Lt. Sorrells was on the interstate and heard Officer Raymond request assistance via his radio. Lt. Sorrells ran up to the scene where Officer Raymond and Mr. Marzelle were struggling, and assisted Officer Raymond in handcuffing Mr. Marzelle.
Officer Raymond had effectively stopped traffic when he first arrived, but the traffic began flowing once he was engaged in the struggle with Mr. Marzelle because no one was there to actively stop it. Had the device exploded during that time, a number of the people who decided to go across the bridge could have been seriously injured.
Officer Kevin Skonieczny also ran toward Officer Raymond following the request for assistance.
Around this same time, a white Chevrolet truck stopped in the travel lane adjacent to Officer Raymond. An older white male in a blue shirt exited and began walking toward Officer Raymond and Mr. Marzelle. When the man arrived at the scene of the struggle, Officer Raymond and Lieutenant Sorrells were in the process of handcuffing Mr. Marzelle. The man attempted to pull Mr. Marzelle’s bicycle away from the officers. He eventually got the bike and leaned it against the police car. At no time did the man assist the officers with handcuffing or struggling with Mr. Marzelle. Lt. Sorrells told the man that they had the situation under control and to return to his vehicle. The man then walked away from the officers and back to his truck. The man is not an Asheville Police Department employee and APD has not yet been able to identify him.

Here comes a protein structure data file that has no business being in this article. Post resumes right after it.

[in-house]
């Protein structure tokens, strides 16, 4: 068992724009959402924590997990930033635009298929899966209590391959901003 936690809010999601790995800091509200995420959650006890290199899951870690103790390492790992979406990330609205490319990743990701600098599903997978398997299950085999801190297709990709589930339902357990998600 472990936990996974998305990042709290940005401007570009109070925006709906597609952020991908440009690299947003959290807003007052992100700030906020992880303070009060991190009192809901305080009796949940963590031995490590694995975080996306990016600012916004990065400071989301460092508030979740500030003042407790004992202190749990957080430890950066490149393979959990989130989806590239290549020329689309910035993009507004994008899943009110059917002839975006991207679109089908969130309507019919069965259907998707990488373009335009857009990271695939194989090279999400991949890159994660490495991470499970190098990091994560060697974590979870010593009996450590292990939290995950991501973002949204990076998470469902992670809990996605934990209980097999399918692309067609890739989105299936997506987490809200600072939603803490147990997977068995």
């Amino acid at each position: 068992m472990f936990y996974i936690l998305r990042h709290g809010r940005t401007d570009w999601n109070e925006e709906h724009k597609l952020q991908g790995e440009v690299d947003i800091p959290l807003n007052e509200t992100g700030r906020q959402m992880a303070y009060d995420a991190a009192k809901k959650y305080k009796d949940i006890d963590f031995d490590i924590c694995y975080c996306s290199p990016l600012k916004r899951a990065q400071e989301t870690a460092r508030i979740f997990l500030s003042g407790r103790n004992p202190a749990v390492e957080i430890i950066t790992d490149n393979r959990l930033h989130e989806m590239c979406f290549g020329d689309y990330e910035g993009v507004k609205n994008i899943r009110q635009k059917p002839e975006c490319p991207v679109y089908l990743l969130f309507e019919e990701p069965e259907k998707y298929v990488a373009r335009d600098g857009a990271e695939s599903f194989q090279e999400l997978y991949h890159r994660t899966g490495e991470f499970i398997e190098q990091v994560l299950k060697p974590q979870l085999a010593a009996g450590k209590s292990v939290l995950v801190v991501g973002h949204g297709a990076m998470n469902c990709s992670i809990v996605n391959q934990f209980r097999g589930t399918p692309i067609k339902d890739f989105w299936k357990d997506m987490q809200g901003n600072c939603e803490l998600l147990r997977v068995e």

The Asheville Police Department would like to remind the public that it is not appropriate for a citizen to interfere with an arrest, even if their intentions are to help, as they could potentially endanger themselves, the officers and the person being arrested. Had an officer been there who was not engaged directly with getting Mr. Marzelle in custody, they would not have let the man get so close to the incident. As it was, Lt. Sorrells did as he should have and told him they were OK and the man returned to his vehicle.
Officer Raymond transported Marzelle to the detention center, where he was charged with resisting a public officer and damage to personal property.
Mr. Marzelle stated that his chin hurt when they arrived at the detention center and Officer Raymond indicated this on the intake report upon entering the jail, however, the Intake Sergeant at the Buncombe County Detention Center who was on duty when Officer Raymond arrived with Mr. Marzelle reported that at no point during his contact with Mr. Marzelle did he observe any physical injury nor did Mr. Marzelle complain or report anything to him. Photos taken during his intake do not show any evidence of injury to Mr. Marzelle. Mr. Marzelle was not held in jail, but released on his promise to appear immediately after he was charged and booked.
A review is underway to ensure that APD policy and protocol was followed. APD has contacted Adult Protective Services to ensure that Mr. Marzelle receives any needed services. The final outcome of the case now rests with Buncombe County District Attorney Todd Williams.